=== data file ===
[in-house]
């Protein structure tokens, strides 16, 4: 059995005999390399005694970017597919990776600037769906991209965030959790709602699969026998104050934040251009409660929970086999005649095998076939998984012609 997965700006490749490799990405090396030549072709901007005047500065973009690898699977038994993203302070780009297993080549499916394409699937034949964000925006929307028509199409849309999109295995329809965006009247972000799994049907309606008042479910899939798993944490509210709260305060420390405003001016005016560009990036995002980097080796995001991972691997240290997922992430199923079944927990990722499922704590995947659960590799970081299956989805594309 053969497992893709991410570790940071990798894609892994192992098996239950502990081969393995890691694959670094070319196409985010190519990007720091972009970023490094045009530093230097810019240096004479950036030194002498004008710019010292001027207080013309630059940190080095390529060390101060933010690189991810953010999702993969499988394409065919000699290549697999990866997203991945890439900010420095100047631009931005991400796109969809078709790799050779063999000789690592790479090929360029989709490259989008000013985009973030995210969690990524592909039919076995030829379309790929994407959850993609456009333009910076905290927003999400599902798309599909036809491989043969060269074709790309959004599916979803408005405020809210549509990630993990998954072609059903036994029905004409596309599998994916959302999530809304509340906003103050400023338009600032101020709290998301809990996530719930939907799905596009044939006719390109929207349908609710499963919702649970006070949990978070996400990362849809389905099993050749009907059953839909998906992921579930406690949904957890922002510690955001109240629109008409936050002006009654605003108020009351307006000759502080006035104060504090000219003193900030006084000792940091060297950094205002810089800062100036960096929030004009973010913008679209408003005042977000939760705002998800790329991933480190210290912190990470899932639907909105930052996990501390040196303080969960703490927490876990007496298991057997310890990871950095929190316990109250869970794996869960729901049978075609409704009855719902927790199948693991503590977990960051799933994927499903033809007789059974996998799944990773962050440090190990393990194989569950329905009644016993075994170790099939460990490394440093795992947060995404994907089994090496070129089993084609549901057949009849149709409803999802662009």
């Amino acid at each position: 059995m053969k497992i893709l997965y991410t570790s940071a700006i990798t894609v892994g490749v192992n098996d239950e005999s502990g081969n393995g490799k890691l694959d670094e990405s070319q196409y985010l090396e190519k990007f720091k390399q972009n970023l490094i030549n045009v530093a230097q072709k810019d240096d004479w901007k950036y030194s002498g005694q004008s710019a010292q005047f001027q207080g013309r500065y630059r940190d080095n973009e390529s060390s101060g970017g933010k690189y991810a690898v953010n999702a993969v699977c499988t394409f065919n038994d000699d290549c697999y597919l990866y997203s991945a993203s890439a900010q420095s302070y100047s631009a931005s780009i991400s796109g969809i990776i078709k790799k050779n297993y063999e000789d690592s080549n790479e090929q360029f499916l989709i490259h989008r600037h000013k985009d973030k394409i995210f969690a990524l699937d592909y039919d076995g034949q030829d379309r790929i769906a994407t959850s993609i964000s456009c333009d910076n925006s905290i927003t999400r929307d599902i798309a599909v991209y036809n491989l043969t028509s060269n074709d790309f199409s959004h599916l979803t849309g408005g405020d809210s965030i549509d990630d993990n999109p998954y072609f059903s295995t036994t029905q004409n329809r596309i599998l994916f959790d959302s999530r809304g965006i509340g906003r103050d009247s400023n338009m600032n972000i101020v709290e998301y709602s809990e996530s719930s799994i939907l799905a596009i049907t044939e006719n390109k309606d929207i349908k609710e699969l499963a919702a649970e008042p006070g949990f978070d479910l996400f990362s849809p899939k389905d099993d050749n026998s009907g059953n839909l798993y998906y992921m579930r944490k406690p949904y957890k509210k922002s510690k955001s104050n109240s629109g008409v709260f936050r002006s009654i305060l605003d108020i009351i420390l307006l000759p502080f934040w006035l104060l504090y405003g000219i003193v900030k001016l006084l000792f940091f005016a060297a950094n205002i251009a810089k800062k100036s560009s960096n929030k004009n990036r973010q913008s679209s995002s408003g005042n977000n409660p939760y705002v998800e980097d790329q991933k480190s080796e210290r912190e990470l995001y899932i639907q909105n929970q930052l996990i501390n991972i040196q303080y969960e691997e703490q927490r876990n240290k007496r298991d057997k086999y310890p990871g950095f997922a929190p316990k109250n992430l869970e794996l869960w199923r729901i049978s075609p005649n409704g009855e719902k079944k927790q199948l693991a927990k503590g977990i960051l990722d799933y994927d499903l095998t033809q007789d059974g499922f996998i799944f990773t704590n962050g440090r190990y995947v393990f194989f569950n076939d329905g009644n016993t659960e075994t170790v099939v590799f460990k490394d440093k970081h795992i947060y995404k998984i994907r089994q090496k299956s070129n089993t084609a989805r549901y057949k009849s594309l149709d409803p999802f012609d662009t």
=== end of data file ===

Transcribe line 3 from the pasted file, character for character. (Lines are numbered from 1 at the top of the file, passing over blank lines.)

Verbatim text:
């Amino acid at each position: 059995m053969k497992i893709l997965y991410t570790s940071a700006i990798t894609v892994g490749v192992n098996d239950e005999s502990g081969n393995g490799k890691l694959d670094e990405s070319q196409y985010l090396e190519k990007f720091k390399q972009n970023l490094i030549n045009v530093a230097q072709k810019d240096d004479w901007k950036y030194s002498g005694q004008s710019a010292q005047f001027q207080g013309r500065y630059r940190d080095n973009e390529s060390s101060g970017g933010k690189y991810a690898v953010n999702a993969v699977c499988t394409f065919n038994d000699d290549c697999y597919l990866y997203s991945a993203s890439a900010q420095s302070y100047s631009a931005s780009i991400s796109g969809i990776i078709k790799k050779n297993y063999e000789d690592s080549n790479e090929q360029f499916l989709i490259h989008r600037h000013k985009d973030k394409i995210f969690a990524l699937d592909y039919d076995g034949q030829d379309r790929i769906a994407t959850s993609i964000s456009c333009d910076n925006s905290i927003t999400r929307d599902i798309a599909v991209y036809n491989l043969t028509s060269n074709d790309f199409s959004h599916l979803t849309g408005g405020d809210s965030i549509d990630d993990n999109p998954y072609f059903s295995t036994t029905q004409n329809r596309i599998l994916f959790d959302s999530r809304g965006i509340g906003r103050d009247s400023n338009m600032n972000i101020v709290e998301y709602s809990e996530s719930s799994i939907l799905a596009i049907t044939e006719n390109k309606d929207i349908k609710e699969l499963a919702a649970e008042p006070g949990f978070d479910l996400f990362s849809p899939k389905d099993d050749n026998s009907g059953n839909l798993y998906y992921m579930r944490k406690p949904y957890k509210k922002s510690k955001s104050n109240s629109g008409v709260f936050r002006s009654i305060l605003d108020i009351i420390l307006l000759p502080f934040w006035l104060l504090y405003g000219i003193v900030k001016l006084l000792f940091f005016a060297a950094n205002i251009a810089k800062k100036s560009s960096n929030k004009n990036r973010q913008s679209s995002s408003g005042n977000n409660p939760y705002v998800e980097d790329q991933k480190s080796e210290r912190e990470l995001y899932i639907q909105n929970q930052l996990i501390n991972i040196q303080y969960e691997e703490q927490r876990n240290k007496r298991d057997k086999y310890p990871g950095f997922a929190p316990k109250n992430l869970e794996l869960w199923r729901i049978s075609p005649n409704g009855e719902k079944k927790q199948l693991a927990k503590g977990i960051l990722d799933y994927d499903l095998t033809q007789d059974g499922f996998i799944f990773t704590n962050g440090r190990y995947v393990f194989f569950n076939d329905g009644n016993t659960e075994t170790v099939v590799f460990k490394d440093k970081h795992i947060y995404k998984i994907r089994q090496k299956s070129n089993t084609a989805r549901y057949k009849s594309l149709d409803p999802f012609d662009t």